This research project will undertake a feasibility trial and qualitative study to evaluate the implementation a new volunteer peer coaching service in Torbay Hospital designed to support outpatients with chronic pain, rheumatoid arthritis and MS. Poor self-management of these conditions can significantly reduce quality of life and increase functional disability and mortality. There is a growing but limited evidence base that suggests using volunteer peer health and well-being (HWB) coaches can increase patient activation, improve self-management and quality of life. Volunteers may also benefit from being coaching themselves.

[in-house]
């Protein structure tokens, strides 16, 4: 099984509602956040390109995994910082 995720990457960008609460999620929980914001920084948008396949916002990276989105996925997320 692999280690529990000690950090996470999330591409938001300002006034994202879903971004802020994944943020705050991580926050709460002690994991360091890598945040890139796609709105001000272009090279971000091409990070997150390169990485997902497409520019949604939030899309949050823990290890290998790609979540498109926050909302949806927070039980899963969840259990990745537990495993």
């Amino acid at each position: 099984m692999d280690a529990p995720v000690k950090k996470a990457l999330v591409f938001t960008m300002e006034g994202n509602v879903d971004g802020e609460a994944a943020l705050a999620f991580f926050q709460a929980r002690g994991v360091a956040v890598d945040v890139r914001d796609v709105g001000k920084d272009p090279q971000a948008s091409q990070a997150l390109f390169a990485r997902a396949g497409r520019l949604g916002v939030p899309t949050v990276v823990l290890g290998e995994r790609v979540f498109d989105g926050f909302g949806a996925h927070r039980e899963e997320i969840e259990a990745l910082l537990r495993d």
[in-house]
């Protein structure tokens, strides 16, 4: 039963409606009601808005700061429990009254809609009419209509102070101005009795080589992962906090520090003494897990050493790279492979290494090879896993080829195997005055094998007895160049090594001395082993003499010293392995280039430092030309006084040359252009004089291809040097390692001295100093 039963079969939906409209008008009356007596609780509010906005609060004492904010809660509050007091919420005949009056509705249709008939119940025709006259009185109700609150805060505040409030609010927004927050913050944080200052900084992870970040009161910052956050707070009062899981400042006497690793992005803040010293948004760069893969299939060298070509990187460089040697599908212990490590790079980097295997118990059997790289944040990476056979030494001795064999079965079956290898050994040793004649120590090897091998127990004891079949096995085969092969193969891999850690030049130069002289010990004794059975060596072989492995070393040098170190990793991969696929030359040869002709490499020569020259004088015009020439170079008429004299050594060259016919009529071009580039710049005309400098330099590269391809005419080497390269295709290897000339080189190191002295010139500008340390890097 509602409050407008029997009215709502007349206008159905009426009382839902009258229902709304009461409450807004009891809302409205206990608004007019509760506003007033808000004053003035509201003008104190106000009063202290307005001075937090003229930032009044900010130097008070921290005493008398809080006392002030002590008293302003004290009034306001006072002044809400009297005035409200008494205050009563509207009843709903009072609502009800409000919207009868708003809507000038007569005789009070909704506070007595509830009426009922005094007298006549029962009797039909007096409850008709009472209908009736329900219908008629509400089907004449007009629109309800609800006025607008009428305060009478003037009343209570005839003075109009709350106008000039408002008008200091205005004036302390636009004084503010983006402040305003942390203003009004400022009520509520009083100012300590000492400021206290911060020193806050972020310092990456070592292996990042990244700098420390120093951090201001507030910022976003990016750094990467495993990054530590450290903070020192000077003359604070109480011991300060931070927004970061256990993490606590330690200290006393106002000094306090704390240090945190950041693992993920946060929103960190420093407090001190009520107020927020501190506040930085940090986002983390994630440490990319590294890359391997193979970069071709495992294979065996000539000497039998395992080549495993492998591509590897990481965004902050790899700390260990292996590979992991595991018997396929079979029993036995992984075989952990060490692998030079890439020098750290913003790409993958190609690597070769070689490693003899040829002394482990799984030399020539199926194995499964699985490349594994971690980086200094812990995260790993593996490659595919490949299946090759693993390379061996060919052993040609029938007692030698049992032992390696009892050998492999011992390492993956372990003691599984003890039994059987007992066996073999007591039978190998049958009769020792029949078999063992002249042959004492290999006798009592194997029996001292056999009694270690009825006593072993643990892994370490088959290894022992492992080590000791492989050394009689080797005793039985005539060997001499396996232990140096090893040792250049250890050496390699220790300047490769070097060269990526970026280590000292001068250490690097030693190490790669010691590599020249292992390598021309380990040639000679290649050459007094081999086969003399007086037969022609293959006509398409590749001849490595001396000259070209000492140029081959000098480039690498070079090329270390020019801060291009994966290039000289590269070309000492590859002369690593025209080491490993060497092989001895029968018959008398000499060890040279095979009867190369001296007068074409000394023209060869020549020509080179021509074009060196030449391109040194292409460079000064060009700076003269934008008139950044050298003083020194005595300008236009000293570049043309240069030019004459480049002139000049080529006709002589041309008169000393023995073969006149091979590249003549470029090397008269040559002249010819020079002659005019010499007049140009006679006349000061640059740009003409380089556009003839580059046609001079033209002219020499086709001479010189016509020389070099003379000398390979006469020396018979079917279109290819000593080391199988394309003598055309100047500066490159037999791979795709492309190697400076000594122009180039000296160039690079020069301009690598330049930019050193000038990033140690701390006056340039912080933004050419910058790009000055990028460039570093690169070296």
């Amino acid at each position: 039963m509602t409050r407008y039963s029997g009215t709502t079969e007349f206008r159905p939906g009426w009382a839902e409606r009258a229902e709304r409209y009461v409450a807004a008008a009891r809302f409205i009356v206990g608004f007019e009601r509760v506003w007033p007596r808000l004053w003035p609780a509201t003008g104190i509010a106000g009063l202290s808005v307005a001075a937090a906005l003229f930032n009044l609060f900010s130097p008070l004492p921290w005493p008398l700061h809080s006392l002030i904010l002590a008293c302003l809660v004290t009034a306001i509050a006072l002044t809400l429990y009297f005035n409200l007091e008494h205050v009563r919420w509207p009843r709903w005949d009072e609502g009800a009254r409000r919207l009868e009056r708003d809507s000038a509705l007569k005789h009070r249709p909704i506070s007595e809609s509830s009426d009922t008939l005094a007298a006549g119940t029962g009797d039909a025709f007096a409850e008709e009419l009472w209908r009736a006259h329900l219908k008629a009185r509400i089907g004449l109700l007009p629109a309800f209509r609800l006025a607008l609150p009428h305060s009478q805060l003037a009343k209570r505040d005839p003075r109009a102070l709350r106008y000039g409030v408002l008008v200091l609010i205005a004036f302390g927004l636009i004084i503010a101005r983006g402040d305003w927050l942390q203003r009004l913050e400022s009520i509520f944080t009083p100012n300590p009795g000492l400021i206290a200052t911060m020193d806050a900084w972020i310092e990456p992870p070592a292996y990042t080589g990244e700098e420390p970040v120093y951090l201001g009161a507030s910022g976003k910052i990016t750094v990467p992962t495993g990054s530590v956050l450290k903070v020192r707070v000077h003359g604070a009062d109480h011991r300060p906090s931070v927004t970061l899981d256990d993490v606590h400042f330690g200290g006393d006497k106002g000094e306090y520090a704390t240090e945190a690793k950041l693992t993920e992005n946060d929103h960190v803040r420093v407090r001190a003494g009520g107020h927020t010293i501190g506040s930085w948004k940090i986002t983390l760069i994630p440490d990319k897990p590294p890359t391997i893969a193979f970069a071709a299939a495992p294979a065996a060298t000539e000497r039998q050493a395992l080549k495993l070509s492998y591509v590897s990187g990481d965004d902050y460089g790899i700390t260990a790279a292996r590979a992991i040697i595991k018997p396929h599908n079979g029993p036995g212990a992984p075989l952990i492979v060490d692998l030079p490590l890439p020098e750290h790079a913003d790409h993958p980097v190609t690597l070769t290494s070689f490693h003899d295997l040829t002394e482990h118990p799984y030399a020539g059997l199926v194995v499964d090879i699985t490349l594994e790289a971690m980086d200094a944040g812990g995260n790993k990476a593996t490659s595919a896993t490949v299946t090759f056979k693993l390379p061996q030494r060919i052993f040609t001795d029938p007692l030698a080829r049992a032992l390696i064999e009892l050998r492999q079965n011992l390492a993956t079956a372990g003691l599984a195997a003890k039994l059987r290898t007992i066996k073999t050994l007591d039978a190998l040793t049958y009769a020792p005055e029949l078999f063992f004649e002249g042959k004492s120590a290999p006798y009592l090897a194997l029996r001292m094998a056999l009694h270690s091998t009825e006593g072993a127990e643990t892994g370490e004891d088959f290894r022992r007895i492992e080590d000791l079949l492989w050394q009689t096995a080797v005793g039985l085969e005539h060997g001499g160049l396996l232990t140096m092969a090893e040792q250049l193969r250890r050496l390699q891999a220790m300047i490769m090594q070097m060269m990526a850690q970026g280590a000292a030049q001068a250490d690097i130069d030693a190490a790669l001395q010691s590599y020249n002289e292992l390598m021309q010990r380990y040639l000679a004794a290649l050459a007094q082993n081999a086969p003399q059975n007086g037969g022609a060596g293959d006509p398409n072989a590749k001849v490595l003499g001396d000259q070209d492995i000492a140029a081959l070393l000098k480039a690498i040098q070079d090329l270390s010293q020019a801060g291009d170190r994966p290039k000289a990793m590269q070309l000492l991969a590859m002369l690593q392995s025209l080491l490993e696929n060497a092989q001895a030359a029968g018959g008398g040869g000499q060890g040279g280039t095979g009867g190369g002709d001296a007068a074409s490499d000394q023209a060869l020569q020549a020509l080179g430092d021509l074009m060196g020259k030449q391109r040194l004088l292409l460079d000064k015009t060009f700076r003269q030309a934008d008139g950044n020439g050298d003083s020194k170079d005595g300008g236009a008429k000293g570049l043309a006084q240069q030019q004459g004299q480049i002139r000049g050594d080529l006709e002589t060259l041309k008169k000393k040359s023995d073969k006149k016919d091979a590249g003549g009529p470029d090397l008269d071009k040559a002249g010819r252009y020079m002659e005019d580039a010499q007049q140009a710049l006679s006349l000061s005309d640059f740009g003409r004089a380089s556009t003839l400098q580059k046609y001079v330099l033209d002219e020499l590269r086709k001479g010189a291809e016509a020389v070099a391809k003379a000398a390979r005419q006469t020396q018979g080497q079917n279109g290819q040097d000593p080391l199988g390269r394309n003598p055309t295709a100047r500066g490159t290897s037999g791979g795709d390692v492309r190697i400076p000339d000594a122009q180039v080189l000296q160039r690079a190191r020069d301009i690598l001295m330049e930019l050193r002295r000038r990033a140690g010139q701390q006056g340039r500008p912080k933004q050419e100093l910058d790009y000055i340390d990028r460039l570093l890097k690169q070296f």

This 24-month study seeks to evaluate whether it is practicable and acceptable to establish a volunteer peer HWB coaching service targeted at lowly-activated patients who are struggling to manage their long-term condition(s). It will also assess the feasibility of designing and conducting an RCT to formally test the impact of a peer coaching service i.e. recruitment and adherence rates, outcome acceptability and completion rates, are we looking at QOL, health related outcomes and Hospital admission rate, wellbeing for people with LTC who get peer support? If the trial results are positive they will be used to inform the design of an application to the NIHR to run a definitive multi-site RCT. This research will be conducted in collaboration with researchers from the University of Plymouth.